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Recent EU cookie compliance laws have put some marketers off the proposition of remarketing. However, done properly, this tactic can still be extremely profitable. This post will take you through the benefits of remarketing and how to make the most out of targeted advertising.
To help guide you through the various options available to you and the relative benefits of each, I’ve put together this quick guide. From paid search a to digital display ad platforms, there’s certainly no lack of choice when it comes to advertising online.
One of most effective ways to increase the performance of an AdWords account is to improve the quality score of the keywords on which you are bidding. As quality score has an effect on impressions, average ad position and cost-per-click, investing time looking at your quality scores and improving them can have long term consequences on your AdWords account.
This afternoon, I had the pleasure of presenting at SES London, one of the largest conferences that travels around the world. When looking at the session ‘Winning PPC Tactics’, it got me thinking about what I could present.
There are a variety of useful tools available for SEO; however, there doesn’t seem to be many that are built to help users manage their PPC campaigns – not obvious ones anyway. But while they may be few and far between, there really are some gems out there, which I’ll explore in more detail in this post.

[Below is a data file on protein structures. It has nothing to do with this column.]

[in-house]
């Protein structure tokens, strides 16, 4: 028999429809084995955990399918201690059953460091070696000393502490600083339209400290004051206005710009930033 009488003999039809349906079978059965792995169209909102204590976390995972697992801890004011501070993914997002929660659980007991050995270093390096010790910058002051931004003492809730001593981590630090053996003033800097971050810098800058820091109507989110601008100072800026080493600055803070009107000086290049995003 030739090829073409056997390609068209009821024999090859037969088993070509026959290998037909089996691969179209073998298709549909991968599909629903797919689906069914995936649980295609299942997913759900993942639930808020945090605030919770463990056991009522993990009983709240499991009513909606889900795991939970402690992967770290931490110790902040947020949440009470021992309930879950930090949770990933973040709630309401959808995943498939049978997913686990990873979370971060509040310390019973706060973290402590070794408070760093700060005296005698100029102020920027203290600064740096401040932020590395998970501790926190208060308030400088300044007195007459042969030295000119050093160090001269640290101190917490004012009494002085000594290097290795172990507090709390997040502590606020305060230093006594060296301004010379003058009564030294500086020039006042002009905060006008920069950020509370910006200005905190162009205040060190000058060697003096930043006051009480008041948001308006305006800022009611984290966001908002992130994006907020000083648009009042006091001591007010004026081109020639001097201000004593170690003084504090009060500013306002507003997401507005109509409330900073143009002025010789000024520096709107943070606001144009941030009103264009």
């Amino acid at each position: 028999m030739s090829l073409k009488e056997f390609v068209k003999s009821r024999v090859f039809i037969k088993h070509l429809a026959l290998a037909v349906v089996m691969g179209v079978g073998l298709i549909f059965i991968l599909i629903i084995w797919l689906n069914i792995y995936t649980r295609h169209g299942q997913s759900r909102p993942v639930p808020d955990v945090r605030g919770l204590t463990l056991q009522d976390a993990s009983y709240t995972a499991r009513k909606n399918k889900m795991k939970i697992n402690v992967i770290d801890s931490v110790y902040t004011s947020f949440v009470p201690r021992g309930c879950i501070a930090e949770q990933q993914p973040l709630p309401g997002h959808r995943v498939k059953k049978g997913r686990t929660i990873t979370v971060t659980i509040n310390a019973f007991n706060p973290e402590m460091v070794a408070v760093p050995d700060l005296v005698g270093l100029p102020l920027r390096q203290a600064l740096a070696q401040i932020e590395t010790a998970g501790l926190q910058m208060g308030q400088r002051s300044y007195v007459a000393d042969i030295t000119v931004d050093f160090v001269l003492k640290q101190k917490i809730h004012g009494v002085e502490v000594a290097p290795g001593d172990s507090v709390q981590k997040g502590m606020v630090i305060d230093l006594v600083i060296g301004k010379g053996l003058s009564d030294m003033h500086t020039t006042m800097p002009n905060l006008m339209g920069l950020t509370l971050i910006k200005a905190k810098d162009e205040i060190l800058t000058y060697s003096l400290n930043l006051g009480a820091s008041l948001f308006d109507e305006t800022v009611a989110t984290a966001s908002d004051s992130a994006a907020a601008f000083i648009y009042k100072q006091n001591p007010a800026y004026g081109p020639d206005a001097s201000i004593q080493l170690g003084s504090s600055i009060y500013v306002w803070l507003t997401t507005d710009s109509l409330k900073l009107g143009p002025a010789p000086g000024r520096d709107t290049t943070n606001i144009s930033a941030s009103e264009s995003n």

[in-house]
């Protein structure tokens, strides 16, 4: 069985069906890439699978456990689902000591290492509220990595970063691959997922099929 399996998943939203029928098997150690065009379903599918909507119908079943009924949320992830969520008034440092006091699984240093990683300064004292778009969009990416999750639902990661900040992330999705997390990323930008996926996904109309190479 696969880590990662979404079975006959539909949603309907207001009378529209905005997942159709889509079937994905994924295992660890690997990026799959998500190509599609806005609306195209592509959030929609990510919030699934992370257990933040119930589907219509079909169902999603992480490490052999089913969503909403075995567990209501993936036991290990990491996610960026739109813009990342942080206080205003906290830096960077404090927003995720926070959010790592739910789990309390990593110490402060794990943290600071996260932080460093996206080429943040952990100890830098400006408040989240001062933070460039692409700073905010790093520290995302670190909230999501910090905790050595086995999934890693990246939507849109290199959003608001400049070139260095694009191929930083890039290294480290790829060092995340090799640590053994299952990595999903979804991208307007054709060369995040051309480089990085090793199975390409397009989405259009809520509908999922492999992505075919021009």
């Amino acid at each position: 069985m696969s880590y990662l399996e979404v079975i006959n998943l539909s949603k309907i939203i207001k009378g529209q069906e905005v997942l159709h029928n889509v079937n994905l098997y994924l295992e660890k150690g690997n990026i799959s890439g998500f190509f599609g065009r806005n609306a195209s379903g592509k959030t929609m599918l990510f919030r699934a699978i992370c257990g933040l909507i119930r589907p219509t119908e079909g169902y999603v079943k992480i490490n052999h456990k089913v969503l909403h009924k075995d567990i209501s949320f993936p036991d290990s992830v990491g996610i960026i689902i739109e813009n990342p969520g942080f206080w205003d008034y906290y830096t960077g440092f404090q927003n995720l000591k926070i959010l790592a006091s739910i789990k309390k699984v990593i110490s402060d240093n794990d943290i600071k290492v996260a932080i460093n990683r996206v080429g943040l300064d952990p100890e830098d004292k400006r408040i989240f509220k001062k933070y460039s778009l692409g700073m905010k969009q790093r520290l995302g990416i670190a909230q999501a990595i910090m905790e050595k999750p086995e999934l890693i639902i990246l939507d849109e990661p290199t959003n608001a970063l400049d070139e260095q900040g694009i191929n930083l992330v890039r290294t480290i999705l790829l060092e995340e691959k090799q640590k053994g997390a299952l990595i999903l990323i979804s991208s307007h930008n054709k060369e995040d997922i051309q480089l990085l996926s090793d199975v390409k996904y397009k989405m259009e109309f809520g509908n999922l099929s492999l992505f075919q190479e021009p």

In April, a new conversion column started appearing in AdWords reports and eventually the main AdWords homepage; it was called “Conversions (many-per-click)” and the old Conversion column was changed to “Conversions (1-per-click)”. This was done with no real fanfare at the time, especially considering the importance of the column. But what is “many per click” and is it better than plain old conversions?
We recently had reason to suspect that one of our client’s Pay per Click campaigns was being targeted by one of their competitors. We suspected that they were clicking the ads to try and use up the daily budget early in the day. The trouble was how to identify who was clicking the Ads. Read more
A big thank you to everyone who took part in our first ever #koozchat yesterday which looked at the future of PPC including new developments, choosing the right channel and advice for get started with PPC. We had over 120 replies to seven questions and you can see a list of who took part at the end of this post.
Traditional marketing and PR has historically had great difficulty proving ROI (Return On Investment) and in many cases ROI has simply been unknowable. One of the strongest aspects of online marketing is the ability to prove ROI and nowhere else is this done with as much ease and clarity as with PPC.
We had a target to achieve as a company – by the end of March 2011 everyone working on PPC accounts was to have taken both the AdWords Fundamentals Exam and the AdWords Advanced Exam. In addition to this, I was also aiming to take the Google Analytics Individual Qualification. I’m very pleased to report that we all took the exams and passed, but this post is here to go in a bit more detail than that.
We now have 9 AdWords Qualified staff who work on clients PPC accounts and we also have me – a Google Analytics Qualified Individual to help the team out with all things analytical; although I have to admit they’re all pretty good without me, I’m just the one who gets excited about it and in to the really techy bits. I wanted to write this blog post to explain my experiences with the two exams – one was easier and the other harder than anticipated.